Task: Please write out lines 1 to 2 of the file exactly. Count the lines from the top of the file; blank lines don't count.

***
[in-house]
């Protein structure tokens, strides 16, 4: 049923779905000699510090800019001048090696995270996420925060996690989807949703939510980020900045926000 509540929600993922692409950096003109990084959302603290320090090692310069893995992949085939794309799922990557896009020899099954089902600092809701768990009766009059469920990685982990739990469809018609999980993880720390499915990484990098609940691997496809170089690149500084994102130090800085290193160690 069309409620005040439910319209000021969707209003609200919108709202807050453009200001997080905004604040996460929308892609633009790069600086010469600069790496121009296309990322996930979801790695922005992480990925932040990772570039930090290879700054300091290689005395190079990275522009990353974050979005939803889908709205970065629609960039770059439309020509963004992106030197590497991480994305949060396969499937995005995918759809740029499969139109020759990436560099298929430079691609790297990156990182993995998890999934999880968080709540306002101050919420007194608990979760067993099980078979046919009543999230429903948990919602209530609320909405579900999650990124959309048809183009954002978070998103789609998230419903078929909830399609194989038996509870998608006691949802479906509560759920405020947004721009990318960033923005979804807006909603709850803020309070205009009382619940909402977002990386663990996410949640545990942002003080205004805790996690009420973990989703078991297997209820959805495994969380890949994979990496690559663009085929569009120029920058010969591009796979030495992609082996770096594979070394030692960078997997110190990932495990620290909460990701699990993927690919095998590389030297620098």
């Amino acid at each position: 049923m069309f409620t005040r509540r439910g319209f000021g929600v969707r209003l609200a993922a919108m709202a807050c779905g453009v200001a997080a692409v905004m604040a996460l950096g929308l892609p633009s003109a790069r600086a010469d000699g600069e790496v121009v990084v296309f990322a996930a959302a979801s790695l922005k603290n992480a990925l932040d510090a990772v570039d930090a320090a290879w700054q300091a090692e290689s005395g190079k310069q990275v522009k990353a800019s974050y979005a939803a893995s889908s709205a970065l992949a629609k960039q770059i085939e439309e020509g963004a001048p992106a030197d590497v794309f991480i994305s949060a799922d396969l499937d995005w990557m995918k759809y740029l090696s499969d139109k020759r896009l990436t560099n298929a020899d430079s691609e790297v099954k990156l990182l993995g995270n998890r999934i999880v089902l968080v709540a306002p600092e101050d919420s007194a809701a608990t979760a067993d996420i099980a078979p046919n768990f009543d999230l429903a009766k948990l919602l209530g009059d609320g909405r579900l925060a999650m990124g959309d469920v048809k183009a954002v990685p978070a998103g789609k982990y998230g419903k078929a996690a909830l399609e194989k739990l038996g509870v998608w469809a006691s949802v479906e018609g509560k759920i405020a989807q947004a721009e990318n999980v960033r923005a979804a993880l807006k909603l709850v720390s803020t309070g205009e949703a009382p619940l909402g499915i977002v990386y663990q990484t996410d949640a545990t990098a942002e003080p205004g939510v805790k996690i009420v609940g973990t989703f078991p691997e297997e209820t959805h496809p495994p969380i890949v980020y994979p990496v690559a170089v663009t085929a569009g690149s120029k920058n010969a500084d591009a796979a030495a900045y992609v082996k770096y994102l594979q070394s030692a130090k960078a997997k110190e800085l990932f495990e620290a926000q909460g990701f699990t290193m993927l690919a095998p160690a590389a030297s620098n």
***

[in-house]
């Protein structure tokens, strides 16, 4: 049923779905000699510090800019001048090696995270996420925060996690989807949703939510980020900045926000 509540929600993922692409950096003109990084959302603290320090090692310069893995992949085939794309799922990557896009020899099954089902600092809701768990009766009059469920990685982990739990469809018609999980993880720390499915990484990098609940691997496809170089690149500084994102130090800085290193160690 069309409620005040439910319209000021969707209003609200919108709202807050453009200001997080905004604040996460929308892609633009790069600086010469600069790496121009296309990322996930979801790695922005992480990925932040990772570039930090290879700054300091290689005395190079990275522009990353974050979005939803889908709205970065629609960039770059439309020509963004992106030197590497991480994305949060396969499937995005995918759809740029499969139109020759990436560099298929430079691609790297990156990182993995998890999934999880968080709540306002101050919420007194608990979760067993099980078979046919009543999230429903948990919602209530609320909405579900999650990124959309048809183009954002978070998103789609998230419903078929909830399609194989038996509870998608006691949802479906509560759920405020947004721009990318960033923005979804807006909603709850803020309070205009009382619940909402977002990386663990996410949640545990942002003080205004805790996690009420973990989703078991297997209820959805495994969380890949994979990496690559663009085929569009120029920058010969591009796979030495992609082996770096594979070394030692960078997997110190990932495990620290909460990701699990993927690919095998590389030297620098």